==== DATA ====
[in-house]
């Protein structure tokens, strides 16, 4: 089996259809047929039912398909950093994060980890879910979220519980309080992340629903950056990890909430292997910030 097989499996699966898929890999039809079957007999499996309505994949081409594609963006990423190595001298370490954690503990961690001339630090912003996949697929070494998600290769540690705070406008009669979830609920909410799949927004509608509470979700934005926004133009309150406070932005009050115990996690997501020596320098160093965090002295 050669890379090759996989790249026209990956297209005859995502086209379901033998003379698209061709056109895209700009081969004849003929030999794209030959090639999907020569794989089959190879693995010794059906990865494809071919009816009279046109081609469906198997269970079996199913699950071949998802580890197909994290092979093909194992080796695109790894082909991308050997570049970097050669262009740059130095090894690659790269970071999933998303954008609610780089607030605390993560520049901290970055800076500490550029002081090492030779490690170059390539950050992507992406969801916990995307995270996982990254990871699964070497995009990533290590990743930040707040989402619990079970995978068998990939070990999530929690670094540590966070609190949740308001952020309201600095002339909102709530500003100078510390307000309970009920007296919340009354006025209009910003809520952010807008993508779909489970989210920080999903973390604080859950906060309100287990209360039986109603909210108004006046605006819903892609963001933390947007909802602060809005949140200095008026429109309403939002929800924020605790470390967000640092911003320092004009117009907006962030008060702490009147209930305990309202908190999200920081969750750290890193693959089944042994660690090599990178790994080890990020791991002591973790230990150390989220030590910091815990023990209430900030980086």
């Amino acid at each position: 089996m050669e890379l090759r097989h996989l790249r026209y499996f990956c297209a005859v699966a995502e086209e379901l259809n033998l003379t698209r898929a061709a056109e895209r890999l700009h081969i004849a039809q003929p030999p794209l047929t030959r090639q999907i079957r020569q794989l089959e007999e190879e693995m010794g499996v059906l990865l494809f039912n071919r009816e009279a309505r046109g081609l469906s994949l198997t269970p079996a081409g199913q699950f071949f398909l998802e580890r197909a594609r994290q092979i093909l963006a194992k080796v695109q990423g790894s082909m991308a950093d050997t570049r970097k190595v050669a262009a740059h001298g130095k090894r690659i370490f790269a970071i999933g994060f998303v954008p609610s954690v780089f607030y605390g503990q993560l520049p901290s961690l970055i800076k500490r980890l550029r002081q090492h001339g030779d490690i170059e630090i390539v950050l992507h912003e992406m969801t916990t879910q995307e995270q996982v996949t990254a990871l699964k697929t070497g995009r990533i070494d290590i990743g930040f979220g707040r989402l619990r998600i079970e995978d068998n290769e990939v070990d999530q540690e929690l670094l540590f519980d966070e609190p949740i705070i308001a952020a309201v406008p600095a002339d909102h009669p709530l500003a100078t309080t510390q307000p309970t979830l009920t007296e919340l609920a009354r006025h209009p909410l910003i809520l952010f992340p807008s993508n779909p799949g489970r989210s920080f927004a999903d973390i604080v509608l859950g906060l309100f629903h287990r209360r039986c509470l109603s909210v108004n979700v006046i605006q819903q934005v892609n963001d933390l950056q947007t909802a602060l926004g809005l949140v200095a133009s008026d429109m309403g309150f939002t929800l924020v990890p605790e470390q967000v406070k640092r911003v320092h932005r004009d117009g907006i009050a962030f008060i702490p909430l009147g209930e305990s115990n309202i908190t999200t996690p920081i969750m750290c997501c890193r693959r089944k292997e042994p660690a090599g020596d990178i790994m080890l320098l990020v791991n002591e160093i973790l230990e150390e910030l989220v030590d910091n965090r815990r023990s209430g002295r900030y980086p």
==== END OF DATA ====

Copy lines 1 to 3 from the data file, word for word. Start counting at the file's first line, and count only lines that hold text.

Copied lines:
[in-house]
């Protein structure tokens, strides 16, 4: 089996259809047929039912398909950093994060980890879910979220519980309080992340629903950056990890909430292997910030 097989499996699966898929890999039809079957007999499996309505994949081409594609963006990423190595001298370490954690503990961690001339630090912003996949697929070494998600290769540690705070406008009669979830609920909410799949927004509608509470979700934005926004133009309150406070932005009050115990996690997501020596320098160093965090002295 050669890379090759996989790249026209990956297209005859995502086209379901033998003379698209061709056109895209700009081969004849003929030999794209030959090639999907020569794989089959190879693995010794059906990865494809071919009816009279046109081609469906198997269970079996199913699950071949998802580890197909994290092979093909194992080796695109790894082909991308050997570049970097050669262009740059130095090894690659790269970071999933998303954008609610780089607030605390993560520049901290970055800076500490550029002081090492030779490690170059390539950050992507992406969801916990995307995270996982990254990871699964070497995009990533290590990743930040707040989402619990079970995978068998990939070990999530929690670094540590966070609190949740308001952020309201600095002339909102709530500003100078510390307000309970009920007296919340009354006025209009910003809520952010807008993508779909489970989210920080999903973390604080859950906060309100287990209360039986109603909210108004006046605006819903892609963001933390947007909802602060809005949140200095008026429109309403939002929800924020605790470390967000640092911003320092004009117009907006962030008060702490009147209930305990309202908190999200920081969750750290890193693959089944042994660690090599990178790994080890990020791991002591973790230990150390989220030590910091815990023990209430900030980086």
């Amino acid at each position: 089996m050669e890379l090759r097989h996989l790249r026209y499996f990956c297209a005859v699966a995502e086209e379901l259809n033998l003379t698209r898929a061709a056109e895209r890999l700009h081969i004849a039809q003929p030999p794209l047929t030959r090639q999907i079957r020569q794989l089959e007999e190879e693995m010794g499996v059906l990865l494809f039912n071919r009816e009279a309505r046109g081609l469906s994949l198997t269970p079996a081409g199913q699950f071949f398909l998802e580890r197909a594609r994290q092979i093909l963006a194992k080796v695109q990423g790894s082909m991308a950093d050997t570049r970097k190595v050669a262009a740059h001298g130095k090894r690659i370490f790269a970071i999933g994060f998303v954008p609610s954690v780089f607030y605390g503990q993560l520049p901290s961690l970055i800076k500490r980890l550029r002081q090492h001339g030779d490690i170059e630090i390539v950050l992507h912003e992406m969801t916990t879910q995307e995270q996982v996949t990254a990871l699964k697929t070497g995009r990533i070494d290590i990743g930040f979220g707040r989402l619990r998600i079970e995978d068998n290769e990939v070990d999530q540690e929690l670094l540590f519980d966070e609190p949740i705070i308001a952020a309201v406008p600095a002339d909102h009669p709530l500003a100078t309080t510390q307000p309970t979830l009920t007296e919340l609920a009354r006025h209009p909410l910003i809520l952010f992340p807008s993508n779909p799949g489970r989210s920080f927004a999903d973390i604080v509608l859950g906060l309100f629903h287990r209360r039986c509470l109603s909210v108004n979700v006046i605006q819903q934005v892609n963001d933390l950056q947007t909802a602060l926004g809005l949140v200095a133009s008026d429109m309403g309150f939002t929800l924020v990890p605790e470390q967000v406070k640092r911003v320092h932005r004009d117009g907006i009050a962030f008060i702490p909430l009147g209930e305990s115990n309202i908190t999200t996690p920081i969750m750290c997501c890193r693959r089944k292997e042994p660690a090599g020596d990178i790994m080890l320098l990020v791991n002591e160093i973790l230990e150390e910030l989220v030590d910091n965090r815990r023990s209430g002295r900030y980086p």